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re:[teacherartexchange] portfolios

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From: Jerry Vilenski (jvilenski_at_TeacherArtExchange)
Date: Sun Aug 07 2005 - 19:54:38 PDT


As a point of clarifation regarding the portfolio
issue, I don't mean to imply that keeping portfolios
on students is an inherently insane idea, in fact, I
believe I said I thought it was a good idea, but one
that has many impracticalities to it. I should have
qualified that I am a K-5 art teacher, teach in
facilities with limited storage, and I also teach a
curriculum that has more than half of my projects
comprised of some kind of 3 dimensional component to
them. I don't think there is much disagreement that
paper mache and pottery hardly fits the art folder
concept. I do like and support the idea of digitally
photographing and keeping the portfolio in that
manner, but time and circumstance may prevent that for
some.
 My comments were centered on the real-life practical
aspects of teaching art with limited time,resources
and facilities, and the best use of my time as a
teacher. I have read several comments on this list
from teachers who find themselves in extremely
difficult teaching circumstances, with a shortage of
money, time and support. I would hate to think that
any of those teachers come away from this discussion
thinking they were somehow inadequate for not keeping
a student portfolio for each of their kids. Those
teachers are probably struggling just to get through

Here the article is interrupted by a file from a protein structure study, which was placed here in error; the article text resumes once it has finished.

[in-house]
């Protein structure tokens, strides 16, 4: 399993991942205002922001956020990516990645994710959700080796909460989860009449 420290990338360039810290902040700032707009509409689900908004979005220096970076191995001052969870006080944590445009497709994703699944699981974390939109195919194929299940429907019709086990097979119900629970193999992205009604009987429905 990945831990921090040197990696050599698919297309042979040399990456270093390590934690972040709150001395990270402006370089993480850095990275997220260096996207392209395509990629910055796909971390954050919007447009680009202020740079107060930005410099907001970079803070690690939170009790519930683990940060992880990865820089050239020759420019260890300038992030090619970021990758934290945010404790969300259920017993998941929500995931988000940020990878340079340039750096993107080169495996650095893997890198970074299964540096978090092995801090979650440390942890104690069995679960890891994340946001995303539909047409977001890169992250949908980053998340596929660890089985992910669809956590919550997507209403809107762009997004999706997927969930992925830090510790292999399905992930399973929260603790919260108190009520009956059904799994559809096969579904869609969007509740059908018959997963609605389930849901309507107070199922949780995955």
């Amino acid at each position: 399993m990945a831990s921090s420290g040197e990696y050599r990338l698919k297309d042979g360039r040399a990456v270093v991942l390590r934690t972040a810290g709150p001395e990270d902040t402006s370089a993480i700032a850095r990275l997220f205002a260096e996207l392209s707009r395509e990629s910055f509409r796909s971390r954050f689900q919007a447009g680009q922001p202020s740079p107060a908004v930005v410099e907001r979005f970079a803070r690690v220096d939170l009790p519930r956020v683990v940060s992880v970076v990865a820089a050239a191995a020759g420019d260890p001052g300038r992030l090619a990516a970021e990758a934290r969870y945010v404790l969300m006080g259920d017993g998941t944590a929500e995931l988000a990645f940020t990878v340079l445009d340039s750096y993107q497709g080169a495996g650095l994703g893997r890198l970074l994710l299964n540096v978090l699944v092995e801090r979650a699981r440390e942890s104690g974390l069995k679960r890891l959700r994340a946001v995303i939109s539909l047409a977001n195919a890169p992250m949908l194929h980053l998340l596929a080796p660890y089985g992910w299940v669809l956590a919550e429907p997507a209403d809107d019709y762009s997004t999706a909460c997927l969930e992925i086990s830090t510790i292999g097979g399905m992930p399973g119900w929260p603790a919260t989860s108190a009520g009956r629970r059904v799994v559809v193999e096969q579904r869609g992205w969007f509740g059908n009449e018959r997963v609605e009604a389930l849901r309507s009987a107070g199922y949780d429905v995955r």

the year with what they have.
 I support the use of the portfolio concept at the
middle and high school level, because it brings a
degree of accountability and a visual compilation of a
student's output and learning experience for a given
marking period. Others on this list have commented
that some of their students throw the whole thing away
at the end of a marking period--that is really a
shame, and in my opinion, negates the value of keeping
a portfolio in those circumstances.
My own experience as an art teacher of 32 years has
been that kids are most excited about the work they do
in class when it is put on display, sent home in a
timely fashion, or kept for the annual arts festival.
Artwork that sits in a folder, especially for
elementary kids, tends to lose its luster and is more
likely to be discarded or forgotten. I hope this
clears up things for those who feel I was demeaning
their efforts, it was not meant to do so, just to
state there was a different opinion out there. Hope
this helps, Jerry

                
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